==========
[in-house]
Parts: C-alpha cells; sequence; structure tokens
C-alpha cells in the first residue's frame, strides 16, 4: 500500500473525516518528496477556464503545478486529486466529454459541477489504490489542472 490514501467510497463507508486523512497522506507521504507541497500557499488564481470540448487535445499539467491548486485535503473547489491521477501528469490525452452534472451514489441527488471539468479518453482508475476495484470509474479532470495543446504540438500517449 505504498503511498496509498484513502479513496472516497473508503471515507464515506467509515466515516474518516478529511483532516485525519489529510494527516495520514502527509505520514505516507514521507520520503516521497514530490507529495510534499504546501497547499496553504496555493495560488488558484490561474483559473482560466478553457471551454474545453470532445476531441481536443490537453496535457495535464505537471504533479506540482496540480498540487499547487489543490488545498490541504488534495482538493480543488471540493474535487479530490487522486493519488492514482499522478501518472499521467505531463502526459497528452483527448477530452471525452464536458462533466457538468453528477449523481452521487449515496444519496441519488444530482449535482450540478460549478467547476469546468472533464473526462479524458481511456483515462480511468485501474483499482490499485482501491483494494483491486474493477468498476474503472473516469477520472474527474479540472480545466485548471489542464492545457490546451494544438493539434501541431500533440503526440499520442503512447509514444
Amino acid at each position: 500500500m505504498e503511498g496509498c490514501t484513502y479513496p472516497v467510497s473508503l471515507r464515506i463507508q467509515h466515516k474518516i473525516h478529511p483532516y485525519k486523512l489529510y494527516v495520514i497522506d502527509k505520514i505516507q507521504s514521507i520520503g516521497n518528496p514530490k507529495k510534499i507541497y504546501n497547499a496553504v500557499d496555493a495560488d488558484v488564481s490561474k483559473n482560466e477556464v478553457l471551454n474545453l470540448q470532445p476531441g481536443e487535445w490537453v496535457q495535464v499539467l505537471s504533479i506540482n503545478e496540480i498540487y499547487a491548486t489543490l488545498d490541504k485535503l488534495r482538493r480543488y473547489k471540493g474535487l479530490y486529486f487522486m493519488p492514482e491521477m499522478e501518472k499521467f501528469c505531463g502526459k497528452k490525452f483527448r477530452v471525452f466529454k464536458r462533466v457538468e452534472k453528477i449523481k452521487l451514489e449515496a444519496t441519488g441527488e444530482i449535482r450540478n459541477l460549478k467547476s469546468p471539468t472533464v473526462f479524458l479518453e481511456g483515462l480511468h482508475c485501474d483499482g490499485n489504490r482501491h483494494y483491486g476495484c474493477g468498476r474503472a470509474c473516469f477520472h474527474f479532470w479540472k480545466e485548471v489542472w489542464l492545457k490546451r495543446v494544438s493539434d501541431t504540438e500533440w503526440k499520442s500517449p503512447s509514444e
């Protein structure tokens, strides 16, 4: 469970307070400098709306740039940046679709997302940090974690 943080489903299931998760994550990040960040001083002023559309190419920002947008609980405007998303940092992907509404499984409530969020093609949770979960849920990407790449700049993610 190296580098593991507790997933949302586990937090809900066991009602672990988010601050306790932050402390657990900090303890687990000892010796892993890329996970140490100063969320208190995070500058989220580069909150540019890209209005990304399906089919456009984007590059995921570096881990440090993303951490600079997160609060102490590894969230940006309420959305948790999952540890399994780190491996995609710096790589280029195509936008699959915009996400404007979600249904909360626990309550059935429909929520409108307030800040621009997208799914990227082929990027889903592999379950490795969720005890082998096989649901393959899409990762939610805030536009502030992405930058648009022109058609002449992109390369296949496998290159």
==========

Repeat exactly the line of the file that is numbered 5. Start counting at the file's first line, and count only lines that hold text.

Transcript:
């Protein structure tokens, strides 16, 4: 469970307070400098709306740039940046679709997302940090974690 943080489903299931998760994550990040960040001083002023559309190419920002947008609980405007998303940092992907509404499984409530969020093609949770979960849920990407790449700049993610 190296580098593991507790997933949302586990937090809900066991009602672990988010601050306790932050402390657990900090303890687990000892010796892993890329996970140490100063969320208190995070500058989220580069909150540019890209209005990304399906089919456009984007590059995921570096881990440090993303951490600079997160609060102490590894969230940006309420959305948790999952540890399994780190491996995609710096790589280029195509936008699959915009996400404007979600249904909360626990309550059935429909929520409108307030800040621009997208799914990227082929990027889903592999379950490795969720005890082998096989649901393959899409990762939610805030536009502030992405930058648009022109058609002449992109390369296949496998290159």